'An engaging perspective': Rupert Everett. Photograph: Tom Dymond/Rex Features
This second volume of autobiography from Rupert Everett charts the actor's meandering path through the often vapid world of showbiz, deploying a largely detached tone; yet somehow reading it is akin to being held in the vice-like grip of a demon. Everett's perspective is so engaging and his descriptive powers so arresting that his words become about more than his own experience. By the end, he has haphazardly painted a detailed picture of our times – as he may well have sneakily intended to do.
Like that other naughty diarist Alan Clark, Everett's intentions are not clear, although his distaste for himself is beguilingly evident. We see him flunk friendships, charity stunts, TV deals and romantic obligations, and all the while something he dubs his "special needs charm" keeps the narrative thread motoring along. There is no hint of regimented structure and the book veers anarchically from short story to anecdote to memoir.
It does not matter, though, with an author who is able to offer so many fresh and unexpected episodes; like a Channel ferry voyage he takes with his ailing father at the beginning of a trip to Lourdes, or the sun-kissed months he spent living with a changing cast of young friends in a caravan in the south of France. Everett confesses to borrowing trinkets compulsively during a "magpie" phase and his comic writing also glitters with stylistic gems swiped from his heroes – Wilde, Waugh, Greene, Mitford and Coward – but the actor also has his own, committed way of seeing around the conventional expectations of a scene.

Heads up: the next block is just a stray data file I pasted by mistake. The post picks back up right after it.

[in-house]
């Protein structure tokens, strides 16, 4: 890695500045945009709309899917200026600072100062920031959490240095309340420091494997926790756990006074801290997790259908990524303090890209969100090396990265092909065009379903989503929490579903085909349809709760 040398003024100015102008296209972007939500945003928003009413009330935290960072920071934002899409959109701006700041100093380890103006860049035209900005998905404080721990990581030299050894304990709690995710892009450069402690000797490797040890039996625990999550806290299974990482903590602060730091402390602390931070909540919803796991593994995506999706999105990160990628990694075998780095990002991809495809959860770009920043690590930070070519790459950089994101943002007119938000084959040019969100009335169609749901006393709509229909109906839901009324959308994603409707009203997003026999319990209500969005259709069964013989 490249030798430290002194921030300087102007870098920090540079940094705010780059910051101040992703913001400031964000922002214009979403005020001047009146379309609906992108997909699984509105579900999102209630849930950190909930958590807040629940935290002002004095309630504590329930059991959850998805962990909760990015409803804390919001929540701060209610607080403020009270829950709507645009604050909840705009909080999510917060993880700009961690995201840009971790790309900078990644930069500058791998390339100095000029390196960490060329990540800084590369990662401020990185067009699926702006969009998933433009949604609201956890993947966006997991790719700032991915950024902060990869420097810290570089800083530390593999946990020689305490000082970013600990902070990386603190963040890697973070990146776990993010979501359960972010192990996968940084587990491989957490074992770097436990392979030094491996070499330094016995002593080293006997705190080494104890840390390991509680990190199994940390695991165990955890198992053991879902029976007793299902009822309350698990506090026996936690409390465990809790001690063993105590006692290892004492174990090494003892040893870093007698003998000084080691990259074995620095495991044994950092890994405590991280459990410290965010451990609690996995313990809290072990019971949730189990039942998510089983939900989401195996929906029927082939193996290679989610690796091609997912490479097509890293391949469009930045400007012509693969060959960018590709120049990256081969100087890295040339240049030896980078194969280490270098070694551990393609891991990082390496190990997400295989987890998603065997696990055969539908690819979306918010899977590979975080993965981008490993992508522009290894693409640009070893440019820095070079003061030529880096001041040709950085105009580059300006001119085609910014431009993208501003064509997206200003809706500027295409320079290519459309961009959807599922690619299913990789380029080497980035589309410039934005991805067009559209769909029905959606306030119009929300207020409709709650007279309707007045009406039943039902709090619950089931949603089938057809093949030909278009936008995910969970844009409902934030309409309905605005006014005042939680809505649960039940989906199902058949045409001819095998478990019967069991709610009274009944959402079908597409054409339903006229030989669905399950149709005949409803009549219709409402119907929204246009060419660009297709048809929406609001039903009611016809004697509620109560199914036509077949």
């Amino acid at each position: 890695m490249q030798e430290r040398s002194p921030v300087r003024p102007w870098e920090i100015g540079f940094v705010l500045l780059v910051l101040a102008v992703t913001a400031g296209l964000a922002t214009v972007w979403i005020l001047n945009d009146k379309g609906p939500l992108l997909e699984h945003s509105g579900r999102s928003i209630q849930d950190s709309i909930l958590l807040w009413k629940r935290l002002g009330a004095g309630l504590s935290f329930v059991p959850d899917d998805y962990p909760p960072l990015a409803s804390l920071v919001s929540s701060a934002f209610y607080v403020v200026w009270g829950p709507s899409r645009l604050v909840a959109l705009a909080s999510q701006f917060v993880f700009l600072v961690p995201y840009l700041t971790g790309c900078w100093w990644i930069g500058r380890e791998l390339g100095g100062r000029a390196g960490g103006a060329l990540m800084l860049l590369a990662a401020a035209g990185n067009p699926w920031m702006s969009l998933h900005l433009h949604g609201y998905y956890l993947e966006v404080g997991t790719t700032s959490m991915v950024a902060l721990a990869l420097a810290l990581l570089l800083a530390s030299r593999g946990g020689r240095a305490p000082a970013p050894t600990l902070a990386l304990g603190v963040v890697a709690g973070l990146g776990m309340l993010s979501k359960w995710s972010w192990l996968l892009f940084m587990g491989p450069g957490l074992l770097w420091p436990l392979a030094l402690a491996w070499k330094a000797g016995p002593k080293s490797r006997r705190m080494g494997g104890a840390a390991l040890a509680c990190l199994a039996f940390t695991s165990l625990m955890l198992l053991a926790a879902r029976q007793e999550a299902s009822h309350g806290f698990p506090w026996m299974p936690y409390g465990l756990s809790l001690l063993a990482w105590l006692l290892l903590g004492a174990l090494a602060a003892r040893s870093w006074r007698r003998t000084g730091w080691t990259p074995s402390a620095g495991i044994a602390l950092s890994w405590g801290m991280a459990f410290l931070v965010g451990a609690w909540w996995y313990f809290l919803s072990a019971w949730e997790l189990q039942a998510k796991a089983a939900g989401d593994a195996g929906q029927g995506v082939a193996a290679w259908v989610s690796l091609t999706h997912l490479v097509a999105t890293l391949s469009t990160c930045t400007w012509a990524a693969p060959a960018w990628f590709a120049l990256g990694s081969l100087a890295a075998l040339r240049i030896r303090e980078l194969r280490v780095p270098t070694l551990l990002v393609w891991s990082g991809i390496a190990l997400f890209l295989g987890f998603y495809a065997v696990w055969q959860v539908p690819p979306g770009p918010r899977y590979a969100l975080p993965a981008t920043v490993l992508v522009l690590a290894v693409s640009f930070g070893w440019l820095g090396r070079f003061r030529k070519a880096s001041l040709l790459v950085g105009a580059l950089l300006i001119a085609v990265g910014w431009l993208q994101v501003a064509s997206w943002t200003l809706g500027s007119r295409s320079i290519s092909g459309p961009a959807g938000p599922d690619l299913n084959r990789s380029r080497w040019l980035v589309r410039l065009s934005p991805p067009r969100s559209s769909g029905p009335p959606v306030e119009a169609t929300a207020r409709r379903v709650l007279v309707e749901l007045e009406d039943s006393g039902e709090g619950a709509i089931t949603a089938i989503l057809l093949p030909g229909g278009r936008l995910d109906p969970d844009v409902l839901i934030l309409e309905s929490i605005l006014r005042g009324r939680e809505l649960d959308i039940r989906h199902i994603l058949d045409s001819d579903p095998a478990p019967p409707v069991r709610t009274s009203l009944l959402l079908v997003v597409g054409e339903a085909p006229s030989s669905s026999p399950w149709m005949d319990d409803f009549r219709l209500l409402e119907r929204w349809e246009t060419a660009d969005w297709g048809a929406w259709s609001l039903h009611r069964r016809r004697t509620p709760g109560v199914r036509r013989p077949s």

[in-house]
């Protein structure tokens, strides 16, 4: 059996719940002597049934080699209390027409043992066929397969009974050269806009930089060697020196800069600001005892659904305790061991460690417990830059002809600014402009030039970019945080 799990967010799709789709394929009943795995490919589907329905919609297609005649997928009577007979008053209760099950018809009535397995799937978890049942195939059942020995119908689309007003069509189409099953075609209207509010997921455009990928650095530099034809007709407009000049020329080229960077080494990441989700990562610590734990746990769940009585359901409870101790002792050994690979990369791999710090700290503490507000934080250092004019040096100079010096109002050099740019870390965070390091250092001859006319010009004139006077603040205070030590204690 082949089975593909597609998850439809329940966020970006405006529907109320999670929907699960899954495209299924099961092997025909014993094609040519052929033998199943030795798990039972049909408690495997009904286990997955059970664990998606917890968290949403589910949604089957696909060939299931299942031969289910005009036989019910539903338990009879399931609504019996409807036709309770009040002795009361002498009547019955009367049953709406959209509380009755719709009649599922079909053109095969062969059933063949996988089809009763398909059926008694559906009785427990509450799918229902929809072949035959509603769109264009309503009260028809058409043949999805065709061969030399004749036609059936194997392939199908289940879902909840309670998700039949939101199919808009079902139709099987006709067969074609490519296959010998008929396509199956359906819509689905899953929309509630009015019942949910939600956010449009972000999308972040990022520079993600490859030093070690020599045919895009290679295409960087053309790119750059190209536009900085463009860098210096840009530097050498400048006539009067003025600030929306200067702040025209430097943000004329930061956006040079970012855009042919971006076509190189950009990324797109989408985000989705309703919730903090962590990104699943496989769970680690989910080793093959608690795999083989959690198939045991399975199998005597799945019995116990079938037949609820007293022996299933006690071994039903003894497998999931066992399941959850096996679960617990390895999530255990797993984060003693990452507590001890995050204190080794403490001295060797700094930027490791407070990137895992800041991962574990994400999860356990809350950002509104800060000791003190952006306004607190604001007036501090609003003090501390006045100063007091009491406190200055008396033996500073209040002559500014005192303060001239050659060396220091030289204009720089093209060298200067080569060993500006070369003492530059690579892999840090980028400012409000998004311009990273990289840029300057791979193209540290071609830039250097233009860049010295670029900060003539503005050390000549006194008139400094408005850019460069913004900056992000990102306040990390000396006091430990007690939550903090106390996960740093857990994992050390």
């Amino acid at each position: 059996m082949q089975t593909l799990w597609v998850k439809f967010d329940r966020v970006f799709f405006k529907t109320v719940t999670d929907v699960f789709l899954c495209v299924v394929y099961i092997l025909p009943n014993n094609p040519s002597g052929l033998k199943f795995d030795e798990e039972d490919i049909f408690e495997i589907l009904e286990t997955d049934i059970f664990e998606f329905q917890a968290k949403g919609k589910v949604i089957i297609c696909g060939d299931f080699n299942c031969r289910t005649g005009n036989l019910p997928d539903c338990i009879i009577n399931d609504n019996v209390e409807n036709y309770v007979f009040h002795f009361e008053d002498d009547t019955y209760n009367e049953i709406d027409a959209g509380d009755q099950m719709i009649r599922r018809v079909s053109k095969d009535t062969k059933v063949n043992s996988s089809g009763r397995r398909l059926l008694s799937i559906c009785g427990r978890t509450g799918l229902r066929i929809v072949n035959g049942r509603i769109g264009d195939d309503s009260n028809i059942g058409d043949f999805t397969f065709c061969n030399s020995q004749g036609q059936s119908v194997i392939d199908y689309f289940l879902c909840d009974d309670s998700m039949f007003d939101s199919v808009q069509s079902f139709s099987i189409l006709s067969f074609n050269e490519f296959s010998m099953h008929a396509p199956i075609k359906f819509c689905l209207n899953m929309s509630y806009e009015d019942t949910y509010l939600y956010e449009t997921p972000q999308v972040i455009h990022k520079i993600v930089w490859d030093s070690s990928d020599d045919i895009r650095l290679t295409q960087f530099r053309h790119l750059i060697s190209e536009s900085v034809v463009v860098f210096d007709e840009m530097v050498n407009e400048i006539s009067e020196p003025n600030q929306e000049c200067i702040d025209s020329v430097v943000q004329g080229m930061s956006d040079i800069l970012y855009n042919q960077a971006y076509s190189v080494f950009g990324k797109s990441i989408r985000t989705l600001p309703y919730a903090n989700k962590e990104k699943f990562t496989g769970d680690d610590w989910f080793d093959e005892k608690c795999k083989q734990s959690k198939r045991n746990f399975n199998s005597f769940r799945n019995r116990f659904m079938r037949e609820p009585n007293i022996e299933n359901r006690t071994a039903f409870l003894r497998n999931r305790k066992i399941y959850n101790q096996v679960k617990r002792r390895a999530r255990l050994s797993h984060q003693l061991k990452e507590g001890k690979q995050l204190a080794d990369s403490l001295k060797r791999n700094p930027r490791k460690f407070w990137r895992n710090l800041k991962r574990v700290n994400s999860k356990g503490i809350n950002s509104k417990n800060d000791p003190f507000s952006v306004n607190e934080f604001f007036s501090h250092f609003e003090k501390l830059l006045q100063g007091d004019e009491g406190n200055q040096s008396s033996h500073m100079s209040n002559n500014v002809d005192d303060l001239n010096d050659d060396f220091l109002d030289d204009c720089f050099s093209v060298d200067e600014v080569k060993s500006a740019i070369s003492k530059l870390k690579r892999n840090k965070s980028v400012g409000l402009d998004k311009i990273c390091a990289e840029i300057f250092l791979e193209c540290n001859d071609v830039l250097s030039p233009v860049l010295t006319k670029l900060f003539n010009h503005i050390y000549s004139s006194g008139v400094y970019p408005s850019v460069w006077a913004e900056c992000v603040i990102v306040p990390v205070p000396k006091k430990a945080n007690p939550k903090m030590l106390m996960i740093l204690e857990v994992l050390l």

Some of his best descriptive passages are saved for a portrait of Isabella Blow, the late society designer, who is now a ghost in Everett's mind "like the image that an electric light bulb – too closely scrutinised – brands across the optic nerve". Blow's giddy transgressions and descent into madness are painfully rendered, from the time she flounced out of a Dulux consultancy deal during a freebie abroad, leaving him "to deal with the lemon-lipped ladies of paint", to a bleak visit to her London asylum.
Everett's grim outlook comes across most directly when he looks at a photograph of his dying father holding a newborn baby. He admits there is wonder in the contrast of two unknowing beings at either end of life, yet he feels "the thought of the long hard slog, getting from one end to the other, is shattering when you're in the middle".